Retailers report Jubilee boost

JubileeStrong sales of party food and clothes ahead of the Diamond Jubilee celebrations helped beleaguered retailers keep their heads above water in June.

Like-for-like sales rose 1.4% over the month, the British Retail Consortium (BRC) said, after the Jubilee sparked the strongest week for grocery sales since Easter and a rare blast of sun drove sales of summer clothes.
But the rest of the month proved "challenging" as the wettest June on record kept shoppers at home and dampened demand for barbecues and gardening items, while even home improvement failed to gain a boost.

Despite inflation, like-for-like sales over the first half of 2012 grew just 0.8% on the previous year, highlighting the strain on the sector amid the squeeze in people's incomes.

BRC director general Stephen Robertson said: "It was the bunting boost. June was saved by the feel-good lift of the Jubilee, showing how crucial these temporary factors are in our difficult trading conditions.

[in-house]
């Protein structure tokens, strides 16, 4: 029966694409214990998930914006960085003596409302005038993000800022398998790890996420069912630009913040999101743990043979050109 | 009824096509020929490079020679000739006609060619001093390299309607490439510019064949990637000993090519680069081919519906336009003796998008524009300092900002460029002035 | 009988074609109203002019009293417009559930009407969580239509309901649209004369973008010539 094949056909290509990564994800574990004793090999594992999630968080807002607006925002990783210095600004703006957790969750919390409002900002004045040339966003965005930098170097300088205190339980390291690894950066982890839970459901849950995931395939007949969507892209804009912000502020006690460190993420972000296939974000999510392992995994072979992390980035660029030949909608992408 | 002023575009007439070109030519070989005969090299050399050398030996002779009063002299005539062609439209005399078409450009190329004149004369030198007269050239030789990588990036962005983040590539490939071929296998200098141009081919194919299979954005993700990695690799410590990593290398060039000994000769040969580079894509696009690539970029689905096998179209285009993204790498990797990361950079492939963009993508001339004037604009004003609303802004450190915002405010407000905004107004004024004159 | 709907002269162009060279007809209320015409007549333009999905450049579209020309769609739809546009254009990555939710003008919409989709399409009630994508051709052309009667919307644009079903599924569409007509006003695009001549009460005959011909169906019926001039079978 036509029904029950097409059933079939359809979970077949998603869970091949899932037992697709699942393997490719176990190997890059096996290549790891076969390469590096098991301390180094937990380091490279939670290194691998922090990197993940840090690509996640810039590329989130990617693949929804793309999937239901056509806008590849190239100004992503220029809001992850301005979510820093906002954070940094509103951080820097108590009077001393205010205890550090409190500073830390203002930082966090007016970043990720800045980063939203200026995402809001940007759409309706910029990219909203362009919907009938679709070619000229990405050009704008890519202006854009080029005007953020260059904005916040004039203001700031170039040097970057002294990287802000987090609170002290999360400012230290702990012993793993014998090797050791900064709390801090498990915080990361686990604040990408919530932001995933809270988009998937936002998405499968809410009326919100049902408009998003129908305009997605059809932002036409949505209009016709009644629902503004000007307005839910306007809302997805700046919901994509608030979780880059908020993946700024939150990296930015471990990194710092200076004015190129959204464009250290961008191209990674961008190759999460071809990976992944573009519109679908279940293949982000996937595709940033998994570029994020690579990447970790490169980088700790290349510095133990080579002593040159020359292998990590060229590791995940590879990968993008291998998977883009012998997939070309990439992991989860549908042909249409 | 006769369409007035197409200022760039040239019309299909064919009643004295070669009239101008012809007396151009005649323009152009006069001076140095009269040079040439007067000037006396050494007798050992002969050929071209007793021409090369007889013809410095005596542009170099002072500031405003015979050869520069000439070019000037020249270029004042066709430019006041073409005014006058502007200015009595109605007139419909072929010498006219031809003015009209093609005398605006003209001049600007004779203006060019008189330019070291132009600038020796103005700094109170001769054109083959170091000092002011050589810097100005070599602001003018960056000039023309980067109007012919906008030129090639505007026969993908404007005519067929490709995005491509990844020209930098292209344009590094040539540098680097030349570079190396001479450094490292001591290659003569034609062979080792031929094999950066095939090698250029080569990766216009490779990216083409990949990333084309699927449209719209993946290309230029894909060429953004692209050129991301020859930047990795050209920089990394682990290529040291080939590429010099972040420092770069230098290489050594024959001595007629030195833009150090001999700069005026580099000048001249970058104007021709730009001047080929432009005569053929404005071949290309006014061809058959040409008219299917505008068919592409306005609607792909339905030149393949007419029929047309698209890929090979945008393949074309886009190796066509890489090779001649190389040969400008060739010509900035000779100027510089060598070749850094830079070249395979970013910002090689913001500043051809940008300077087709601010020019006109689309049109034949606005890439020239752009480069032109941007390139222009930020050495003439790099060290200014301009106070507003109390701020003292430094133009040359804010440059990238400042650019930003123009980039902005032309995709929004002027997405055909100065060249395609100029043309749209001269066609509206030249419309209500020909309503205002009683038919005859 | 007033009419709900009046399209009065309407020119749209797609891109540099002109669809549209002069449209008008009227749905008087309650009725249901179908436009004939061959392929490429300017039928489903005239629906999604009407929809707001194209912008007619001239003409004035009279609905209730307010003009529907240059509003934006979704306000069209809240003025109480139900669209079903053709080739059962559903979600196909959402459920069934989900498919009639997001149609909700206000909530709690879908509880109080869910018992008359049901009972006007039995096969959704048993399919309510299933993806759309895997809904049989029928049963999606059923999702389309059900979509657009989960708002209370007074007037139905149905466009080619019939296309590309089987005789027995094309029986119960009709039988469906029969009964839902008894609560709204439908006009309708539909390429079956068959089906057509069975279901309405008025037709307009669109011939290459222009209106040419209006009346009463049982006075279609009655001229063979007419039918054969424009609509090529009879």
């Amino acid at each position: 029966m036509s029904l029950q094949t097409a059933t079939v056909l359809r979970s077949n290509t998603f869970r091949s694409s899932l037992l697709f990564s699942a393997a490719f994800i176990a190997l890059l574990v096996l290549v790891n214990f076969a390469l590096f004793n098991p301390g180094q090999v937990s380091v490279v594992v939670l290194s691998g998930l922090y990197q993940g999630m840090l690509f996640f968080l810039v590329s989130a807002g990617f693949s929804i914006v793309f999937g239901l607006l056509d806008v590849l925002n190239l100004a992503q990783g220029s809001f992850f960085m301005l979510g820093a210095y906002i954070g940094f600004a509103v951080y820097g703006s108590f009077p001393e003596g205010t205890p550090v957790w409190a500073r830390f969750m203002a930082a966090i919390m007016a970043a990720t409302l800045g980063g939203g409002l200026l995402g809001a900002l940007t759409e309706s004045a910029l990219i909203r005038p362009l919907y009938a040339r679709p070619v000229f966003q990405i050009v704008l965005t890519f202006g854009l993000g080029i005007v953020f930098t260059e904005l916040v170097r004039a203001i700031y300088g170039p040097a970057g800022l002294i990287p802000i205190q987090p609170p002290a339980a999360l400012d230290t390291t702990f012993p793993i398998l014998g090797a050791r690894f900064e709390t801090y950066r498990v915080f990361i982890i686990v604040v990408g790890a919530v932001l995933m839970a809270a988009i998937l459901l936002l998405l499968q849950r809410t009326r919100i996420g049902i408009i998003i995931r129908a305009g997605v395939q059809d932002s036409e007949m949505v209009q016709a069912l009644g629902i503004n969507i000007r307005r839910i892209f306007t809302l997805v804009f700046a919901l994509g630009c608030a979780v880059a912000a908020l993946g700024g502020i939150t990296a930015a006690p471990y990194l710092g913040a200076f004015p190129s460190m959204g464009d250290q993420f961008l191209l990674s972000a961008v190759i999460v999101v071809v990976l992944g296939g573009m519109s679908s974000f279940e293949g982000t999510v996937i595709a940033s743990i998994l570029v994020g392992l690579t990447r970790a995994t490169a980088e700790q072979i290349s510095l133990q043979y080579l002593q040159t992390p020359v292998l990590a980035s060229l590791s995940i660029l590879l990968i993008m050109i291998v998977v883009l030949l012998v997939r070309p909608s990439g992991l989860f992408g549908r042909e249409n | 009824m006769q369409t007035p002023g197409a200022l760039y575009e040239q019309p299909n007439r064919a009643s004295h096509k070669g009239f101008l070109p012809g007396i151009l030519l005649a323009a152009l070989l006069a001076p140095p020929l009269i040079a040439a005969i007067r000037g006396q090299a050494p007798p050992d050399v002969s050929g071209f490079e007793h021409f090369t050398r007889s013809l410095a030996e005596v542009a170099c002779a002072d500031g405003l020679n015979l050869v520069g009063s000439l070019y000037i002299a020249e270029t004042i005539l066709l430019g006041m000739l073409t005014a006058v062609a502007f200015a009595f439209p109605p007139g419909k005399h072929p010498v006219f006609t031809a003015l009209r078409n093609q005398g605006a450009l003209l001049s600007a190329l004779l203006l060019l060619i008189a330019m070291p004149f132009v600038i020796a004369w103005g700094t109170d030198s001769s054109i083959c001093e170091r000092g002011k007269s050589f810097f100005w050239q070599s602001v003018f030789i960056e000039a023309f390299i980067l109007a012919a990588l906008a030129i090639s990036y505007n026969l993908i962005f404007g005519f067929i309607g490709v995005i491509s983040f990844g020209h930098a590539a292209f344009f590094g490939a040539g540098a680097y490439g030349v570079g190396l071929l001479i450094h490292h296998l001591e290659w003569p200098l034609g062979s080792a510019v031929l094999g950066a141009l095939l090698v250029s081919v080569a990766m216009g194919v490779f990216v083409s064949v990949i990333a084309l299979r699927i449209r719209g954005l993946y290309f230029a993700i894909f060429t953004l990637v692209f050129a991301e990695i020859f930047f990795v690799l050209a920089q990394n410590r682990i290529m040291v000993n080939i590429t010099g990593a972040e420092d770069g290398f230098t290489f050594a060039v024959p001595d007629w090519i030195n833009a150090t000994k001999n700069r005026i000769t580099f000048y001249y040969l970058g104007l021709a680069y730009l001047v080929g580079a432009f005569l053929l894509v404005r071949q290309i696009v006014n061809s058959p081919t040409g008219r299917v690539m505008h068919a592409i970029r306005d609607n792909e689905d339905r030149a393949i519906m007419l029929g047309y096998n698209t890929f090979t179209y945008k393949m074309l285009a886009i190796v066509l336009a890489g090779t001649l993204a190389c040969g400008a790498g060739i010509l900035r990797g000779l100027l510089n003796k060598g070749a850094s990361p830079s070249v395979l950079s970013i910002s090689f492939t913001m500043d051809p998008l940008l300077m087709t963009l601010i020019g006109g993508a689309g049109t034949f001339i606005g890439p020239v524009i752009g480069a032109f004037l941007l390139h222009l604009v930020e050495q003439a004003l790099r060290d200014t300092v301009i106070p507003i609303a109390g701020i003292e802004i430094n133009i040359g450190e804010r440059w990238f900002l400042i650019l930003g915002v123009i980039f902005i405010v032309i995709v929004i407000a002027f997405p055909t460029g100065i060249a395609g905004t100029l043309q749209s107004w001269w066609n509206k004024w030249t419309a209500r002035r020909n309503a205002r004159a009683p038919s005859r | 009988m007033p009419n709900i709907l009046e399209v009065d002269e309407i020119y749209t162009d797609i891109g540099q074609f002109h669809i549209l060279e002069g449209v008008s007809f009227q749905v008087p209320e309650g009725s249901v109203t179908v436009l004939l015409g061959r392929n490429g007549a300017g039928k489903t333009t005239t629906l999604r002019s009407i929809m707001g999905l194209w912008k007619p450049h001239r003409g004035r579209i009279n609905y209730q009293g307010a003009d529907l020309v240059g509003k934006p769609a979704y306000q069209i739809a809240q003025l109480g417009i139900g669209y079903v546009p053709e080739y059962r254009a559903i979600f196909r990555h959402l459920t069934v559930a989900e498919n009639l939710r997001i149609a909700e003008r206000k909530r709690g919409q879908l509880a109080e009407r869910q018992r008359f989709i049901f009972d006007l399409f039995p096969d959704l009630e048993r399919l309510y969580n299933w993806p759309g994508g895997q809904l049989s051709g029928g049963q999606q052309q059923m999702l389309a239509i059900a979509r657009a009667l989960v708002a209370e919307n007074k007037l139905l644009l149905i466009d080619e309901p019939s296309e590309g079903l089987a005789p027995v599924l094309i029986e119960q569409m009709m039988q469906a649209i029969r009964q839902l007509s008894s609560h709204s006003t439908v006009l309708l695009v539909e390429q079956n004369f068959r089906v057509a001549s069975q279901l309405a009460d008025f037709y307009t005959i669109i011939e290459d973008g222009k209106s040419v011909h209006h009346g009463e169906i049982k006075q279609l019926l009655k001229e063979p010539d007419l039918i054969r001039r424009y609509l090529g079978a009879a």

"Sadly the soggy celebrations over the Jubilee weekend itself, which heralded the start of the wettest June on record, were followed by far weaker business for the rest of the month."

The Jubilee celebrations boosted sales of alcohol, crisps, cakes and dips, while the warm weather in the run-up to the event stimulated sales of summer fashion, such as shorts, dresses and sandals. But the boost proved short-lived and the fortunes of the high street reversed amid grim weather in the wake of the Jubilee.

Women's clothing saw sales decline as shoppers cut back on non-essential spending although some were prompted to buy knitwear. Outdoor furniture and gardening equipment was also hit, with retailers being forced to put on discounts to drum up sales.

However, department stores benefited as footfall numbers were boosted by the rain, reporting strong sales of children's clothes. And online sales rose 12% - faster than a year ago - as people stuck indoors did their shopping online.

Electrical goods were supported by Euro 2012, which prompted sales of TVs, while laptops, e-book readers and tablet computers continued to sell well.

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